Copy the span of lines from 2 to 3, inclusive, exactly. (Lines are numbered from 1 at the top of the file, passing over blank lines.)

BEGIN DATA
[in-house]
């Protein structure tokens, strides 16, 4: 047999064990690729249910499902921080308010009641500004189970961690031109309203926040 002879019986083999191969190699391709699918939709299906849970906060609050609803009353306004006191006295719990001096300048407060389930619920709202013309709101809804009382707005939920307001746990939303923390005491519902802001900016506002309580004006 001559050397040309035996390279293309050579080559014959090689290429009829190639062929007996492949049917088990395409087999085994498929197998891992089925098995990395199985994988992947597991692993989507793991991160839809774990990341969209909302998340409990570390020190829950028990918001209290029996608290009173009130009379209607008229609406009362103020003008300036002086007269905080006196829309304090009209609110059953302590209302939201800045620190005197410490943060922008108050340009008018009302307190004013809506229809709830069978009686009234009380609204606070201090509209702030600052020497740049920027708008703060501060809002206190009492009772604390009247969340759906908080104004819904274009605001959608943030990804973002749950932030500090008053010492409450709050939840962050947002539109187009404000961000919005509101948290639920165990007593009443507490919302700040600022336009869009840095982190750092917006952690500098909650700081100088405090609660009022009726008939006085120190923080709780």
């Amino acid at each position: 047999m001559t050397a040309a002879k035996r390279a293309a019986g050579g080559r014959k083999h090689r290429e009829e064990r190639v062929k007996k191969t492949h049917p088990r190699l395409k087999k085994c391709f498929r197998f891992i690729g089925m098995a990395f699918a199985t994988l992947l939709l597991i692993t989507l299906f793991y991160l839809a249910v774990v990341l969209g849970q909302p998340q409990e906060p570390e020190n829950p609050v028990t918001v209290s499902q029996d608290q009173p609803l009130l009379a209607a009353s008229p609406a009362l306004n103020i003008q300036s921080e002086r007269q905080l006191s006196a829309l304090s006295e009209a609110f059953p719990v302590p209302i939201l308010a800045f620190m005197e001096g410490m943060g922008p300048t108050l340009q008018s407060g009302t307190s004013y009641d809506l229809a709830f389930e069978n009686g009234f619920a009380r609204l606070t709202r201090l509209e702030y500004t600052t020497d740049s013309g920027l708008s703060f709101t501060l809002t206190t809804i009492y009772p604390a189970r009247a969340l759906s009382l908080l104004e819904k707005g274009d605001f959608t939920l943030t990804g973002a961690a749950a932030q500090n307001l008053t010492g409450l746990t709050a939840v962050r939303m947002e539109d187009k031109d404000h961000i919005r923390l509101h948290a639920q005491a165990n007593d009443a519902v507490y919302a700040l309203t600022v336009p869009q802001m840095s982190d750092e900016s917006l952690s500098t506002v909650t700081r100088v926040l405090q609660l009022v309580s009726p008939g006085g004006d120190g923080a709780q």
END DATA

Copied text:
């Protein structure tokens, strides 16, 4: 047999064990690729249910499902921080308010009641500004189970961690031109309203926040 002879019986083999191969190699391709699918939709299906849970906060609050609803009353306004006191006295719990001096300048407060389930619920709202013309709101809804009382707005939920307001746990939303923390005491519902802001900016506002309580004006 001559050397040309035996390279293309050579080559014959090689290429009829190639062929007996492949049917088990395409087999085994498929197998891992089925098995990395199985994988992947597991692993989507793991991160839809774990990341969209909302998340409990570390020190829950028990918001209290029996608290009173009130009379209607008229609406009362103020003008300036002086007269905080006196829309304090009209609110059953302590209302939201800045620190005197410490943060922008108050340009008018009302307190004013809506229809709830069978009686009234009380609204606070201090509209702030600052020497740049920027708008703060501060809002206190009492009772604390009247969340759906908080104004819904274009605001959608943030990804973002749950932030500090008053010492409450709050939840962050947002539109187009404000961000919005509101948290639920165990007593009443507490919302700040600022336009869009840095982190750092917006952690500098909650700081100088405090609660009022009726008939006085120190923080709780």
């Amino acid at each position: 047999m001559t050397a040309a002879k035996r390279a293309a019986g050579g080559r014959k083999h090689r290429e009829e064990r190639v062929k007996k191969t492949h049917p088990r190699l395409k087999k085994c391709f498929r197998f891992i690729g089925m098995a990395f699918a199985t994988l992947l939709l597991i692993t989507l299906f793991y991160l839809a249910v774990v990341l969209g849970q909302p998340q409990e906060p570390e020190n829950p609050v028990t918001v209290s499902q029996d608290q009173p609803l009130l009379a209607a009353s008229p609406a009362l306004n103020i003008q300036s921080e002086r007269q905080l006191s006196a829309l304090s006295e009209a609110f059953p719990v302590p209302i939201l308010a800045f620190m005197e001096g410490m943060g922008p300048t108050l340009q008018s407060g009302t307190s004013y009641d809506l229809a709830f389930e069978n009686g009234f619920a009380r609204l606070t709202r201090l509209e702030y500004t600052t020497d740049s013309g920027l708008s703060f709101t501060l809002t206190t809804i009492y009772p604390a189970r009247a969340l759906s009382l908080l104004e819904k707005g274009d605001f959608t939920l943030t990804g973002a961690a749950a932030q500090n307001l008053t010492g409450l746990t709050a939840v962050r939303m947002e539109d187009k031109d404000h961000i919005r923390l509101h948290a639920q005491a165990n007593d009443a519902v507490y919302a700040l309203t600022v336009p869009q802001m840095s982190d750092e900016s917006l952690s500098t506002v909650t700081r100088v926040l405090q609660l009022v309580s009726p008939g006085g004006d120190g923080a709780q």